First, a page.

Review Blog

Mar 28 2007

The lottery by Beth Goobie

cover image

Allen Unwin

13+ A compulsive psychological thriller, The Lottery is a powerful exploration of bullying and peer pressure. Each year the Shadow Council, (9 of the most popular students at Saskatoon Collegiate), hold a lottery, choosing the name of a student to be 'The dud for the year'. Sally Hanson, a 15-year-old who plays third clarinet in the school orchestra, is this year's victim and she faces a miserable year as slave of the Shadow Council. She is totally ostracised from the whole student body, with all her friends forbidden to talk to her or face suffering at the hands of the Council. She is devastated when she realises that even her best friends, Kimmie Busatto and Brydan Wallace have deserted her and she is left with only the members of the Shadow Council talking to her. Sally initially does the Council's bidding but its increasingly vicious attacks on people like the overweight Diane Kruisselbrink and vulnerable Chris Busatto lead her to attempt to expose the Council's power.

There are many themes that could be used for class discussion in this novel. Goobie acknowledges Robert Cormier's The Chocolate War in her dedication and has one of her minor characters, Chris Busatto, reading it. It could be used in conjunction with it if studying as a class. The author pulls no punches in this novel: Chris ends up in hospital as a result of the Council initiated bullying, after attempting to stand up to them.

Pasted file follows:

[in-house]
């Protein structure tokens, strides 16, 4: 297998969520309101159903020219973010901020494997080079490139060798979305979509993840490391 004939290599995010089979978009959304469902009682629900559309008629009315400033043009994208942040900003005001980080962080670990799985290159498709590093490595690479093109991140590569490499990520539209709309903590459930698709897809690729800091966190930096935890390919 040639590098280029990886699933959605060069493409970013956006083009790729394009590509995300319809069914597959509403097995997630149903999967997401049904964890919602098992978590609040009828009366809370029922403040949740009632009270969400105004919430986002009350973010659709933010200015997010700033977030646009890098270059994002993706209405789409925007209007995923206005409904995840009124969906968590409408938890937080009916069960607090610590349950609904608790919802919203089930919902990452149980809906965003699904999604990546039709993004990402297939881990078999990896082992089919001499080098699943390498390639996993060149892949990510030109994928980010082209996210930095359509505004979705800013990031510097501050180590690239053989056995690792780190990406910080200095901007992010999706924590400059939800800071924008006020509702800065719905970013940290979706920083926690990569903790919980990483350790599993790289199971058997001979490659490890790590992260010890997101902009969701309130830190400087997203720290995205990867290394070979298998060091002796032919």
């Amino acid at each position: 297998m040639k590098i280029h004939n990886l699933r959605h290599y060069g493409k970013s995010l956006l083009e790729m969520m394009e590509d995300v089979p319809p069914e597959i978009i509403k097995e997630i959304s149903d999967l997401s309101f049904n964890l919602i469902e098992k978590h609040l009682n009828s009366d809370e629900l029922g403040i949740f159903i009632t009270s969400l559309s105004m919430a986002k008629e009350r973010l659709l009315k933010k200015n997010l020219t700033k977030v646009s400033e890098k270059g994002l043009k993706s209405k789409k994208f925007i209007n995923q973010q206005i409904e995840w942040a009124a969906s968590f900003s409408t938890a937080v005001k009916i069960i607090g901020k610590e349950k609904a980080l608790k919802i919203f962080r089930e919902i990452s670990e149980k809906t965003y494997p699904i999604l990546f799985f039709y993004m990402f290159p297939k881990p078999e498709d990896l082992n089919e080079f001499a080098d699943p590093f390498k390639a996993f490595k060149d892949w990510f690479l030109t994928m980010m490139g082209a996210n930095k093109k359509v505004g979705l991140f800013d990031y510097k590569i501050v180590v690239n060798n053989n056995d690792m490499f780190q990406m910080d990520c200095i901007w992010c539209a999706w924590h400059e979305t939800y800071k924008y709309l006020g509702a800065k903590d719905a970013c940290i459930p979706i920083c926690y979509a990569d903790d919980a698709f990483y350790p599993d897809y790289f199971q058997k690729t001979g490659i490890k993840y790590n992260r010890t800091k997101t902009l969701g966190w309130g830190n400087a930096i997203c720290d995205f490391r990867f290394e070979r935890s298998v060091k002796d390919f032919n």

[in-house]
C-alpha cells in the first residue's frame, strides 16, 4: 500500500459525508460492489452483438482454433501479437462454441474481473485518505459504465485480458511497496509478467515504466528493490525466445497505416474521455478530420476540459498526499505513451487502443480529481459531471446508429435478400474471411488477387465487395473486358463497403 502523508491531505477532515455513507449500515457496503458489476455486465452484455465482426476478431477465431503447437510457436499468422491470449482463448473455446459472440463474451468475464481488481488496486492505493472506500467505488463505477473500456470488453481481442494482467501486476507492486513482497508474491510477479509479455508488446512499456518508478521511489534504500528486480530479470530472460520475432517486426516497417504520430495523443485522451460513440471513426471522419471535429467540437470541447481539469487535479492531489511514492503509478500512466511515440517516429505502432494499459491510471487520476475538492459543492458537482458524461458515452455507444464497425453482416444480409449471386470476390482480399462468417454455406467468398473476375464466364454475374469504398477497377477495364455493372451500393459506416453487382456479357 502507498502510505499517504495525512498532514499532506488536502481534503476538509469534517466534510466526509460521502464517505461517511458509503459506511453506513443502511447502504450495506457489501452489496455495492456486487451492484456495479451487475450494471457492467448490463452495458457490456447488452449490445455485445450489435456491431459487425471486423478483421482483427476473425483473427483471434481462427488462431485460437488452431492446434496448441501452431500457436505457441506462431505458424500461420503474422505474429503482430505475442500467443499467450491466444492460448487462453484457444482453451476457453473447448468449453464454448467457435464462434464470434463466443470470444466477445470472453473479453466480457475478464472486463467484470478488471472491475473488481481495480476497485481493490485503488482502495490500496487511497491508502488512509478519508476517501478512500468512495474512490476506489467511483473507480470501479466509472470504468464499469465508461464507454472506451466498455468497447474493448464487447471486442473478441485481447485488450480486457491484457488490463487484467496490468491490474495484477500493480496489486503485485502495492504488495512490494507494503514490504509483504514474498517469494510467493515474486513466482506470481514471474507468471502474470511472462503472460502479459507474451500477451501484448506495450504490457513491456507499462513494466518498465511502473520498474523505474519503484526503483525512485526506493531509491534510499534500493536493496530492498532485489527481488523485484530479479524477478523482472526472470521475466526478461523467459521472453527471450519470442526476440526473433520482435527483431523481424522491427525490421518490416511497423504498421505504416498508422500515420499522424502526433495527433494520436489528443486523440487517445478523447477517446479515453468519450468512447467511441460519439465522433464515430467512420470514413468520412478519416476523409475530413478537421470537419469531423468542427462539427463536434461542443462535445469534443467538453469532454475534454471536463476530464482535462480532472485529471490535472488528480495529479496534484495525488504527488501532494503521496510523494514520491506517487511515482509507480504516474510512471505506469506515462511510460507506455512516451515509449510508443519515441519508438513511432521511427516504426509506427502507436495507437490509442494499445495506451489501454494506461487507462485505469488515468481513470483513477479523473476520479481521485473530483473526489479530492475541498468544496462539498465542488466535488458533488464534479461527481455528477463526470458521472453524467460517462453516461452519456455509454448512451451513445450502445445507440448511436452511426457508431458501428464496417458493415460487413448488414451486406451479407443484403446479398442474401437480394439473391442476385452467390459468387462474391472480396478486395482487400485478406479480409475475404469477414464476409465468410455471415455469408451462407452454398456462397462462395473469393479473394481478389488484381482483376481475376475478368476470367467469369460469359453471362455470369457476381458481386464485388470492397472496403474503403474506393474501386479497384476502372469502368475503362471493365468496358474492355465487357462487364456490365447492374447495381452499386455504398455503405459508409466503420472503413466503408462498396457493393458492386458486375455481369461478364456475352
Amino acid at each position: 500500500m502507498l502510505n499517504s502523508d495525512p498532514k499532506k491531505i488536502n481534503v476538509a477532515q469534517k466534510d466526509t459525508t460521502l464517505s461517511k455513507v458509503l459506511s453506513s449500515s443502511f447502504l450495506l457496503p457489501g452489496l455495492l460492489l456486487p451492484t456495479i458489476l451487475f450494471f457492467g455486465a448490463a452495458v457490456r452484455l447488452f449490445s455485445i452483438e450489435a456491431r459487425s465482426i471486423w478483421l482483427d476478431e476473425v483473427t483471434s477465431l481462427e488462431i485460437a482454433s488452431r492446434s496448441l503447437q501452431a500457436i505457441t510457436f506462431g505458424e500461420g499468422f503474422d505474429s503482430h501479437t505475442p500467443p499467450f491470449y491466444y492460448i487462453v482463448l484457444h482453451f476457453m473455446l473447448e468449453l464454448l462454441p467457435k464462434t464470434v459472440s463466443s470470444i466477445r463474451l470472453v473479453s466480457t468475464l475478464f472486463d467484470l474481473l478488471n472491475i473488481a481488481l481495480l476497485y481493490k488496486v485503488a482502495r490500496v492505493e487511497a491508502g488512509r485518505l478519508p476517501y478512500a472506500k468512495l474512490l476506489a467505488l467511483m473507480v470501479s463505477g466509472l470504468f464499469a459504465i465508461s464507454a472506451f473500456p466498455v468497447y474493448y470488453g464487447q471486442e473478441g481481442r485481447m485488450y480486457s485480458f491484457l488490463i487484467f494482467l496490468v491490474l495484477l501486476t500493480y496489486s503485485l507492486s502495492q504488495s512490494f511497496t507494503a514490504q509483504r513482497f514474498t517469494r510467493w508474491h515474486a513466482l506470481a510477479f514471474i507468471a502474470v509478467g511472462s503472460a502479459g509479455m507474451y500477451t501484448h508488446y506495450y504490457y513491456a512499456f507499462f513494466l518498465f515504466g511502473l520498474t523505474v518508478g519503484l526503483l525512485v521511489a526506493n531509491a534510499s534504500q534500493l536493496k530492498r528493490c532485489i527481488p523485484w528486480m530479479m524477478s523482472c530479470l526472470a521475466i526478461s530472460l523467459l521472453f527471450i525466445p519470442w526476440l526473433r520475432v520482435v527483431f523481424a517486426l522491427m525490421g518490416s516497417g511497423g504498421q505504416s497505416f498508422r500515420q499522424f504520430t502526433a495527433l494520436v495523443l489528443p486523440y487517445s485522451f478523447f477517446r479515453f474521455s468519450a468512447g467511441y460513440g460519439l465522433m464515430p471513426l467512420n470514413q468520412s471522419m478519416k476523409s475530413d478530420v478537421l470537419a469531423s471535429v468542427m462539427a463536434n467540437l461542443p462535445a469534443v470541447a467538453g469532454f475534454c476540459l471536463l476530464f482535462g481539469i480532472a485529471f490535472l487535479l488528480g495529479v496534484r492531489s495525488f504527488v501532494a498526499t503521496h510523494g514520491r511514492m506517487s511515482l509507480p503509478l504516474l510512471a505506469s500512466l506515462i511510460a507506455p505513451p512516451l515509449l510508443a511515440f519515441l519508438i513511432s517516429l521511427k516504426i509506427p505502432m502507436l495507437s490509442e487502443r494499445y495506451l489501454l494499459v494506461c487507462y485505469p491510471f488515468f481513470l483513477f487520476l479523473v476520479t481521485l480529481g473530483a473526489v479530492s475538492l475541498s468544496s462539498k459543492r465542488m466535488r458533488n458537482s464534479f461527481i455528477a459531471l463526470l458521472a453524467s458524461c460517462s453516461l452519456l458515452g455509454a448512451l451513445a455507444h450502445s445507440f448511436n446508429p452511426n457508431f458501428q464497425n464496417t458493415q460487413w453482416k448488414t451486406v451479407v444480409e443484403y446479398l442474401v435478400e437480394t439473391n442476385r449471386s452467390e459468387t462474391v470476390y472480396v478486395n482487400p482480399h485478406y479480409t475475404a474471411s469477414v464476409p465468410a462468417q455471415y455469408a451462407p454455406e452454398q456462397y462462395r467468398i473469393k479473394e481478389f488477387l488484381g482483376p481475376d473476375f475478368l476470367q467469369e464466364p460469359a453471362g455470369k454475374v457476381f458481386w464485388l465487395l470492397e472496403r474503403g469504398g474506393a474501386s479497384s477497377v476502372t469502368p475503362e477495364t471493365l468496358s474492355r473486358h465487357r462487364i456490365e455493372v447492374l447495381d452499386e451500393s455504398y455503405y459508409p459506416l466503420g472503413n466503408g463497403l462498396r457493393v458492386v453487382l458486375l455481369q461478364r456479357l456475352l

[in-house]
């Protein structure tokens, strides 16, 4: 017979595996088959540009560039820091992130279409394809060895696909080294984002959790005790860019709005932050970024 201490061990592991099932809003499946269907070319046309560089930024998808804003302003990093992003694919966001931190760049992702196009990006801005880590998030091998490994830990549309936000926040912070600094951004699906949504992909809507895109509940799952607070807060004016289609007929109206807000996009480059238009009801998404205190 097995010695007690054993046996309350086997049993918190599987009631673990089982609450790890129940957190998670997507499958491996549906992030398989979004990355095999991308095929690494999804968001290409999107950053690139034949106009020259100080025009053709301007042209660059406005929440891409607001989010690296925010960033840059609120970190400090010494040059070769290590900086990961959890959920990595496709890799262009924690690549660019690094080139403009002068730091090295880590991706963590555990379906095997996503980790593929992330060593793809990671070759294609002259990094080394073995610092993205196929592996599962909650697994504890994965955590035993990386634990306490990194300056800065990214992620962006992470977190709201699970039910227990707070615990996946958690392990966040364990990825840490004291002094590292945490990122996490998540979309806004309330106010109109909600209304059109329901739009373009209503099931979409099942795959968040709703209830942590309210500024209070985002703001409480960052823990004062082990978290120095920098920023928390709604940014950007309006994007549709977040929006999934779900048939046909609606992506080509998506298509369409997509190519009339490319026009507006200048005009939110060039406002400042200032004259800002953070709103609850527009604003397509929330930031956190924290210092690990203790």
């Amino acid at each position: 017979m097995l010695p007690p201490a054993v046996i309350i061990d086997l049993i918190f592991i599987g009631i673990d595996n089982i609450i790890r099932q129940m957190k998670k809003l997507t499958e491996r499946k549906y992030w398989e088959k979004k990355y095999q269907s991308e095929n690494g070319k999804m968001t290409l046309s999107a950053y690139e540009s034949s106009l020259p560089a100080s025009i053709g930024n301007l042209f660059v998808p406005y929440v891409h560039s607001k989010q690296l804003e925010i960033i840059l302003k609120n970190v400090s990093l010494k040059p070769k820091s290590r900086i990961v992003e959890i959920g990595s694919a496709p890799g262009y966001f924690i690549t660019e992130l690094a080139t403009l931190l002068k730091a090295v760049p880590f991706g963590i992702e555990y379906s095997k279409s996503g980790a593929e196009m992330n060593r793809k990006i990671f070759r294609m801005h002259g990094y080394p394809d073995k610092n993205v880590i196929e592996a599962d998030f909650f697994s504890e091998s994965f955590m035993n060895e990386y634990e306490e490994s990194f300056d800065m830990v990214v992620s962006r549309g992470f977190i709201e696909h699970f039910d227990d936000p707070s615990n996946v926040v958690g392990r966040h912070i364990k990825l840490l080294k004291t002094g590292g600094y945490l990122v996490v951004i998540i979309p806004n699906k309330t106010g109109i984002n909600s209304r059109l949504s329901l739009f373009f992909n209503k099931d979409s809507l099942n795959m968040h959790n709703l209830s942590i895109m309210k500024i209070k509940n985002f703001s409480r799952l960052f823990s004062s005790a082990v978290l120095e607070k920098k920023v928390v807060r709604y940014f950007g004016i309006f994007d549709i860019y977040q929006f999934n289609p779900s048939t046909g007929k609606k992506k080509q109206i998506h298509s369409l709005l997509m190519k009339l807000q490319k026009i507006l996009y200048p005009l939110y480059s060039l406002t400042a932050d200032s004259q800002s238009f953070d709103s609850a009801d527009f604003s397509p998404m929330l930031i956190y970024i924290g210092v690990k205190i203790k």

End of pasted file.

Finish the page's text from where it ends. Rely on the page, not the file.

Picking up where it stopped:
Characters are well drawn, and the reader gains a real insight into how it feels to be alienated from the student body, while showing the worth of autistic Tauni and overweight Diane. Even Willis Cass, the Shadow Council president, is shown as a complex character who says he has no friends. There is no happy ever after ending, although Goobie clearly shows the importance of resisting peer pressure and how even one friend can make a huge difference in the life of the victim.

Readers will enjoy the music thread throughout the book. The author has Sal, her main character using music as a means of release. She dances to the Waters' CD in her basement, and finds that playing the clarinet brings her some refuge as she tries to overcome the despair at being the Lottery's victim and her father's suicide.

This is a compelling story, which is difficult to put down. Anyone who has been bullied by an individual or by an institution will gain insights into what has happened to them, and hopefully other readers will gain a feeling of empathy for the victims of bullying and an understanding of peer pressure. Highly recommended.

Pat Pledger

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